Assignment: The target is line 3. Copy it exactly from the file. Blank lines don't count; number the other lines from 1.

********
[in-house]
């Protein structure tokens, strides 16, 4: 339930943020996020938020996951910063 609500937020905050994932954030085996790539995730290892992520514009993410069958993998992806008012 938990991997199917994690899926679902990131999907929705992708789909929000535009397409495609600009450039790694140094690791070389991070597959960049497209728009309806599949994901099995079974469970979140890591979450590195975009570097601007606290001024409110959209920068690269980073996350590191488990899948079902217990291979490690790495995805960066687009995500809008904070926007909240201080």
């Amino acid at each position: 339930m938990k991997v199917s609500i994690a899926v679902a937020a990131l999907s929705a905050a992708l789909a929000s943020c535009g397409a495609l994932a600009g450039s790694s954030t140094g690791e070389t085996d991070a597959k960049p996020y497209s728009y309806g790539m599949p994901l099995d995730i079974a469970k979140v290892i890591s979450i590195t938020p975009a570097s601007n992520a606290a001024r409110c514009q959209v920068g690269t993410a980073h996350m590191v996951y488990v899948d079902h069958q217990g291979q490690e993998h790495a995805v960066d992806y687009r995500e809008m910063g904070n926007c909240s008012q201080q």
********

């Amino acid at each position: 339930m938990k991997v199917s609500i994690a899926v679902a937020a990131l999907s929705a905050a992708l789909a929000s943020c535009g397409a495609l994932a600009g450039s790694s954030t140094g690791e070389t085996d991070a597959k960049p996020y497209s728009y309806g790539m599949p994901l099995d995730i079974a469970k979140v290892i890591s979450i590195t938020p975009a570097s601007n992520a606290a001024r409110c514009q959209v920068g690269t993410a980073h996350m590191v996951y488990v899948d079902h069958q217990g291979q490690e993998h790495a995805v960066d992806y687009r995500e809008m910063g904070n926007c909240s008012q201080q």